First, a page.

General Description

The Green-lipped Abalone is the largest Abalone species in Australian waters. Shell a smooth flattened oval, green or faintly red. Row of perforations around the edge of the shell; flat to the shell surface without a raised edge, 7-8. Tentacles along the edge of the foot; edge of foot and tentacles green. Shell up to 23 cm long.


Abalone use the holes in their shells to move water into their shells and over their gills, allowing them to breathe. They cling to the surface of rocks using their very large foot muscle. Abalone feed on algae in the water and on rocks and also graze on seagrass. They do not move very far, remaining near one spot. Abalone reproduce by broadcast spawning, releasing eggs and sperm into the water. The Green-lipped Abalone spawns between spring and late summer. Their strong foot and low shell profile makes them able to live in quite rough water, but the Green-lipped Abalone usually prefers more sheltered areas. It is thought to live to around 15 years old. Abalone species are fished for food all over the world. In Australia there are strict controls on how much, what size, and when abalone can be recreationally fished. These restrictions vary between states.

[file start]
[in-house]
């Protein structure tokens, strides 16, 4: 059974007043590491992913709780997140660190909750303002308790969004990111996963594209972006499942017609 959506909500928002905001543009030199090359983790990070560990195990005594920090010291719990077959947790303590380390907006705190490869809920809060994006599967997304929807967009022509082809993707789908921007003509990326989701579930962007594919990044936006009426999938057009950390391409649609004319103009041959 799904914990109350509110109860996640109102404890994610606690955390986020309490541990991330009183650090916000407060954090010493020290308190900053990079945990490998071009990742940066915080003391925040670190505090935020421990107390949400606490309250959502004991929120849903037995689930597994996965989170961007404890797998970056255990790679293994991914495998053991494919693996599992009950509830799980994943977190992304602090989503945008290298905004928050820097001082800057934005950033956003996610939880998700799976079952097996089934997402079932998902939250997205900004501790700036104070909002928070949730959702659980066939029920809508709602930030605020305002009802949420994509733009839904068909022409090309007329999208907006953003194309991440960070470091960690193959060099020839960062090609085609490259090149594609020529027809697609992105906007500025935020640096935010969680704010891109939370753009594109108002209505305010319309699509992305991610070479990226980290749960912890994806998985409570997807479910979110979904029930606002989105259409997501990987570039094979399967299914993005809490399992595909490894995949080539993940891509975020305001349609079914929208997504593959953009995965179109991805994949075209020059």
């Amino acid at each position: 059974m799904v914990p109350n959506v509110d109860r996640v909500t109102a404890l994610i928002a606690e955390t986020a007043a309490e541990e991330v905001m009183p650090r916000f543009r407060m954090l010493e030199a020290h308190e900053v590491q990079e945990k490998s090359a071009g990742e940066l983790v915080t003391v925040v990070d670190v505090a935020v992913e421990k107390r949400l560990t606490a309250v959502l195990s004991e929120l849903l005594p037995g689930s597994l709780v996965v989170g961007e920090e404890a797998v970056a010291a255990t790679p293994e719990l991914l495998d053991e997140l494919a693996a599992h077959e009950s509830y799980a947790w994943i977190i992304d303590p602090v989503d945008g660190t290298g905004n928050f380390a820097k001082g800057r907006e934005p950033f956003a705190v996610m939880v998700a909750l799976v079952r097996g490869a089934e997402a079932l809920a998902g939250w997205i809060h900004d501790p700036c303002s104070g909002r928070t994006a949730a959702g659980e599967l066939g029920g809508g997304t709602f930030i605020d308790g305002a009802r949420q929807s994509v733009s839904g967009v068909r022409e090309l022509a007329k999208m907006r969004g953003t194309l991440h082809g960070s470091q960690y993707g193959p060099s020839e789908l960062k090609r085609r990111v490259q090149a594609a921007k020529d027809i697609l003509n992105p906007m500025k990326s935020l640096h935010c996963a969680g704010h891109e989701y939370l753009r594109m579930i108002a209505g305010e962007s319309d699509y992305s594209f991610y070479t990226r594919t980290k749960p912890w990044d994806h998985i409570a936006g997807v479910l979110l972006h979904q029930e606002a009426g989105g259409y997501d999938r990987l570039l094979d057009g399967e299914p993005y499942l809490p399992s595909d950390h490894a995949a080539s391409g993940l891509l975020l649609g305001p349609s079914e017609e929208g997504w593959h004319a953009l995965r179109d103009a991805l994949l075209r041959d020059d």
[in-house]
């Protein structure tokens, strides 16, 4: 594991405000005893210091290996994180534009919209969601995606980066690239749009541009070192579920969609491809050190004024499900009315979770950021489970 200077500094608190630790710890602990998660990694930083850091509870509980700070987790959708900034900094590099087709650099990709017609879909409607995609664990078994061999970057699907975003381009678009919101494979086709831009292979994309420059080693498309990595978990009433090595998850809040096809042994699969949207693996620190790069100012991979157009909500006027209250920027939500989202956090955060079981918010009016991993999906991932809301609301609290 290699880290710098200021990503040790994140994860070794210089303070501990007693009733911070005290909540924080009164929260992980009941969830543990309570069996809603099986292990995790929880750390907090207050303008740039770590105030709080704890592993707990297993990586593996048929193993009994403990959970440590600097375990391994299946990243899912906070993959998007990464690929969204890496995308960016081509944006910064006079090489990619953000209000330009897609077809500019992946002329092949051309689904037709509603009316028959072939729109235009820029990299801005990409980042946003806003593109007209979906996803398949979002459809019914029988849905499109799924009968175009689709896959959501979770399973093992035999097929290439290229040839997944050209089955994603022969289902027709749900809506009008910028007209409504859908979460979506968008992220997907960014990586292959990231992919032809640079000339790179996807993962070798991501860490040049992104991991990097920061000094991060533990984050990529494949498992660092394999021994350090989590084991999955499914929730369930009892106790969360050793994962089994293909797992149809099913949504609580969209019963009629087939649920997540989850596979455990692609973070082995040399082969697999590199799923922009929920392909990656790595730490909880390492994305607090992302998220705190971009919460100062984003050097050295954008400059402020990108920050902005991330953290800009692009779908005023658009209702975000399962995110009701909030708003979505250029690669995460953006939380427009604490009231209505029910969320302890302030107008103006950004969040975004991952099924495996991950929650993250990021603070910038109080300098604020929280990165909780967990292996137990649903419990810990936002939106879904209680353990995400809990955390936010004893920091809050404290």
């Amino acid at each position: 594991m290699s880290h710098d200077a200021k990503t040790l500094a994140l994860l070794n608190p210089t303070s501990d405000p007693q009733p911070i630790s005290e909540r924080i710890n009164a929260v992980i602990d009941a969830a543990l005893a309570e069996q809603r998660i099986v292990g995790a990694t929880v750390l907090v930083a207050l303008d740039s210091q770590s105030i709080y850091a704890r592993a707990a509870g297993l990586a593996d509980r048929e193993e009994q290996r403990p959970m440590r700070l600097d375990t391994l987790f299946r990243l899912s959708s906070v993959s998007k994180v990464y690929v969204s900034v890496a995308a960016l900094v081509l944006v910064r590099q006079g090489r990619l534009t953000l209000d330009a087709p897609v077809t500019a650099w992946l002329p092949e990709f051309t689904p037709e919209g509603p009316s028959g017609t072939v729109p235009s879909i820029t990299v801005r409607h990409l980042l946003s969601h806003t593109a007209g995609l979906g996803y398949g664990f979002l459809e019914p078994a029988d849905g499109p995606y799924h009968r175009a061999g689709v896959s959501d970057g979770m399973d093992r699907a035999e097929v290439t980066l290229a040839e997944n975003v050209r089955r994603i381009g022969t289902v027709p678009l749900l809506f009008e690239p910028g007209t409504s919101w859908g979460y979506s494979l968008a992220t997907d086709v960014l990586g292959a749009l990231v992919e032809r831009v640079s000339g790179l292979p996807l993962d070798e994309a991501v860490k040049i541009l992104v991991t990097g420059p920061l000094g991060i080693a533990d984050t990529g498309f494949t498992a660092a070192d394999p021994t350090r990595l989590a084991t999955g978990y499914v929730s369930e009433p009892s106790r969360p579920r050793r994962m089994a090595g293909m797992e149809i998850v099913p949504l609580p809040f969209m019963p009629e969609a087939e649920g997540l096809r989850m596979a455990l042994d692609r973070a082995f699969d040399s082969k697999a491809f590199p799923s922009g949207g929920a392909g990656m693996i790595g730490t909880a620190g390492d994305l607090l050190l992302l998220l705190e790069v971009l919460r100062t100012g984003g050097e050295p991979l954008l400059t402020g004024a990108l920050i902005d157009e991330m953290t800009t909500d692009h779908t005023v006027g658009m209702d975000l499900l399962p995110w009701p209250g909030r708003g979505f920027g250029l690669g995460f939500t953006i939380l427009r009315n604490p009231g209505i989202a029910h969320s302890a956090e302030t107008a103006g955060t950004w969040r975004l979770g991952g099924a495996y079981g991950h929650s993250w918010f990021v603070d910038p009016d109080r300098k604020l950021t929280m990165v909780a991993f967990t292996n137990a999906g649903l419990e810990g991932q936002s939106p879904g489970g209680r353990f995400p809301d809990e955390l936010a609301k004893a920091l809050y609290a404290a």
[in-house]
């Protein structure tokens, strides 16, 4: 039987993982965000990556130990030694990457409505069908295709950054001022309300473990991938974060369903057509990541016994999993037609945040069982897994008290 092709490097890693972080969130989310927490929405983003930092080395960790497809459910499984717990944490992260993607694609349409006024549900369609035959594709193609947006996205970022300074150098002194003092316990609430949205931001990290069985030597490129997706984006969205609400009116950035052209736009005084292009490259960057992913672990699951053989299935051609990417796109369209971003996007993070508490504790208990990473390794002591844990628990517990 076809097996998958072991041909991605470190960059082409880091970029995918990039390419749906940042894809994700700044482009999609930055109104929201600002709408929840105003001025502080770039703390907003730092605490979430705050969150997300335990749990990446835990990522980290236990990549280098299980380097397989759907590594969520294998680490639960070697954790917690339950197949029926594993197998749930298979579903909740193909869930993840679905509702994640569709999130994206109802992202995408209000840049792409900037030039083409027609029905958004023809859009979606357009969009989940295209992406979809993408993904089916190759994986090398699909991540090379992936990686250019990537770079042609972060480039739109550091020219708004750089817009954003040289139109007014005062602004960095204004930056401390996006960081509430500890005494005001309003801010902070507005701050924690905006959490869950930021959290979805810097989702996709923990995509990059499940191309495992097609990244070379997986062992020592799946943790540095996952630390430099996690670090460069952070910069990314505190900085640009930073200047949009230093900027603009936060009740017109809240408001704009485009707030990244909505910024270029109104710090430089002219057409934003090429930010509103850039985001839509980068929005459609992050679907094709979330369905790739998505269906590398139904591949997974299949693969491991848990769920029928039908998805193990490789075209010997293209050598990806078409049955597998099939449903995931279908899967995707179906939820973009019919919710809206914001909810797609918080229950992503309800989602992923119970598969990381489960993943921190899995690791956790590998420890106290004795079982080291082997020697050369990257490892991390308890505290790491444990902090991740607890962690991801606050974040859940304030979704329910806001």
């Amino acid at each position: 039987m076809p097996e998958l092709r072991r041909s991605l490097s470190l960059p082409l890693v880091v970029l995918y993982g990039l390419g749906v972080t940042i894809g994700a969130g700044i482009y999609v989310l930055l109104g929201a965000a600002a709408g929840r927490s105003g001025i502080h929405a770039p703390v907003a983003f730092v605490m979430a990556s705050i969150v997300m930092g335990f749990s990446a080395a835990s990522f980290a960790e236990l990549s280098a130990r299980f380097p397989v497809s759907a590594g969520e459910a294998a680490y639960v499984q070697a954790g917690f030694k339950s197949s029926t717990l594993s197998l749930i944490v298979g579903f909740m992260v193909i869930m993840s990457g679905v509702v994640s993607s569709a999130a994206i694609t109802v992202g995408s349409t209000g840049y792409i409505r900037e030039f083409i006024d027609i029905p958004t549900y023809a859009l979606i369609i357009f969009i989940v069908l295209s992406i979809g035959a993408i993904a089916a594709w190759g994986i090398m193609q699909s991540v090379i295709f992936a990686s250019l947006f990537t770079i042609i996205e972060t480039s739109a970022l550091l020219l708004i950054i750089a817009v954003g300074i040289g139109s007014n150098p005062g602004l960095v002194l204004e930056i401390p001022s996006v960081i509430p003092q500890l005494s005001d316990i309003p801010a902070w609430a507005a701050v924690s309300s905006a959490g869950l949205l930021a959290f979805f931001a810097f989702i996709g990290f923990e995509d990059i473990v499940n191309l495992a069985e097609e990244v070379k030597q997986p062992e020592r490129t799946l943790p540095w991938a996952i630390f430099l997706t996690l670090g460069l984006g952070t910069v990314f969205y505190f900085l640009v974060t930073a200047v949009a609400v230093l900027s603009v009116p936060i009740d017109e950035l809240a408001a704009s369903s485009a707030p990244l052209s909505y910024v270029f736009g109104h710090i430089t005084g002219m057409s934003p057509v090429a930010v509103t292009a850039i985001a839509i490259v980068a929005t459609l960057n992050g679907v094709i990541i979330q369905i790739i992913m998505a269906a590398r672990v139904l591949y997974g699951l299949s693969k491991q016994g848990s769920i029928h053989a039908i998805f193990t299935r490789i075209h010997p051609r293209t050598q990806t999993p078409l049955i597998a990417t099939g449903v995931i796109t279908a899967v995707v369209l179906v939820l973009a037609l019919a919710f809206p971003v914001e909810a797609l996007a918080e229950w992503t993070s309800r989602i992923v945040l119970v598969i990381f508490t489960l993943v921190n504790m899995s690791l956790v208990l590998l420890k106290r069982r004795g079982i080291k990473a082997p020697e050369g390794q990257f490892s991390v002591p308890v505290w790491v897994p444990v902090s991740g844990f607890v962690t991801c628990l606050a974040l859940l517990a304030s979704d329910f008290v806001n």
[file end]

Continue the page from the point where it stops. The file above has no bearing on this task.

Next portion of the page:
South-eastern mainland Australia and Tasmania.


Crevices and under boulders on rocky reefs in calm to rough water, up to 40 m depth.

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